The Commission for the Study of Bioethical Issues will advise the president on bioethical issues that may emerge from advances in biomedicine and related areas of science and technology. It will work with the goal of identifying and promoting policies and practices to ensure that scientific research, health care delivery, and technological innovation are conducted in an ethically responsible manner. Information about the commission and Dr. Sulmasy is online..
National Healthcare Decisions Day to be held April 16
ACP joins more than 700 national, state and community organizations in support of National Healthcare Decisions Day, which will be held April 16. The initiative launched three years ago to encourage patient communication with clinicians. Its goal is to give all U.S. adults with decision-making capacity the information and opportunity to communicate and document their health care decisions. ACP offers several resources for advance health care planning, including an Ethics Manual, recommendations for physicians on relationships with family caregivers and a clinical guideline on palliative care, as well as other resources on end-of-life care. Information about National Healthcare Decisions Day and advance directives is available online..
Chapter awardees noted
Chapters honor Members, Fellows, and Masters of ACP who have demonstrated by their example and conduct an abiding commitment to excellence in medical care, education, research, or service to their community, their chapter, and ACP. In recognition of their outstanding service, these exceptional individuals received chapter awards in January, February and March 2010.
Cartoon caption contest.
Put words in our mouth
ACP InternistWeekly wants readers to create captions for this cartoon and help choose the winner. Pen the winning caption and win a $50 gift certificate good toward any ACP product, program or service.
E-mail all entries to email@example.com. ACP staff will choose finalists and post them for an online vote by readers. The finalists will be announced in the April 22 daily e-mail update from Internal Medicine 2010, and voting will remain open until May 3. The winner will be announced in the May 4 issue of ACP InternistWeekly..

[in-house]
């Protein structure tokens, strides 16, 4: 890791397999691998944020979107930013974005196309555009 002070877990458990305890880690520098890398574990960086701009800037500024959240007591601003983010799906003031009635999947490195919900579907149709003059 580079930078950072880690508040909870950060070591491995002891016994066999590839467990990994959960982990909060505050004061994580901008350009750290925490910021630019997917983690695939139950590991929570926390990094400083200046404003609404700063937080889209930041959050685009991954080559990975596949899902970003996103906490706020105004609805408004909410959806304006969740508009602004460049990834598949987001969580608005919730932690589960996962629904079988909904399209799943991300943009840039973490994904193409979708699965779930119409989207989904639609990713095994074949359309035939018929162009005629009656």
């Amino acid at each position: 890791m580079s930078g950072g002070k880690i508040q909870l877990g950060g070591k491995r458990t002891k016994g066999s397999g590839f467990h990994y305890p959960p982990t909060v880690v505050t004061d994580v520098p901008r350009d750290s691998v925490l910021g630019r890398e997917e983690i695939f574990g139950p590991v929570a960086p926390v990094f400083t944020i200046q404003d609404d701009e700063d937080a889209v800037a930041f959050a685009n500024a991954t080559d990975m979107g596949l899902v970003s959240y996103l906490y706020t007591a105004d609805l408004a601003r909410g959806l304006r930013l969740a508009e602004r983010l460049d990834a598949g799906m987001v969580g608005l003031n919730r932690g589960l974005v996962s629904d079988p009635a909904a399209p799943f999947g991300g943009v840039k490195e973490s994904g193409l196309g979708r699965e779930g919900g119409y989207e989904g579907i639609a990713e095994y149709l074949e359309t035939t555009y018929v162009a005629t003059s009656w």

MKSAP answer and critique
The correct answer is A) Oral contraceptives. This item is available online to MKSAP 14 subscribers in the General Internal Medicine section, Item 93.
ACP's Medical Knowledge Self-Assessment Program (MKSAP) allows you to:
- Update your knowledge in all areas of internal medicine
- Prepare for ABIM certification or recertification
- Support your clinical decisions in practice
- Assess your medical knowledge with 1,200 multiple-choice questions
To order the latest edition of MKSAP, go online.
This patient is likely experiencing primary dysmenorrhea, a term that describes menstrual cramping without a pathologic cause. The mainstay treatments are oral contraceptives, which generally reduce symptoms of primary dysmenorrhea, or NSAIDs. Meclofenamate would not necessarily be the next best choice for a patient who has experienced no relief using other NSAIDs. An individual patient may respond to one NSAID when others have not been effective. However, no evidence demonstrates the superiority of one NSAID over another.
Treatment of primary dysmenorrhea with depot-medroxyprogesterone acetate (DMPA) is an off-label use that can induce hypomenorrhea or amenorrhea, resulting in decreased dysmenorrhea. However, only about 50% of patients will become completely amenorrheic during the first year of use of this agent, with the remainder continuing to experience dysmenorrhea. Other alternative therapies, including magnesium, vitamin B6 (pyridoxine), vitamin E, and omega-3 fatty acids, have shown some benefit but have not been studied thoroughly enough to make a recommendation for use in this patient. Although tramadol may effectively reduce pain, it is not a good long-term solution.
- The mainstay of treatment for primary dysmenorrhea is oral contraceptives or NSAIDs.
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A 42-year-old woman is evaluated for an 8-month history of crampy abdominal pain and three loose bowel movements per day. The pain is relieved by a bowel movement. There are no nocturnal bowel movements, and there is no blood or dark tarry material in the stool. She has not had fever, night sweats, or weight loss. She has a history of Hashimoto disease and is treated with levothyroxine. Following a physical exam, rectal exam, and lab tests, what is the most appropriate next step in management?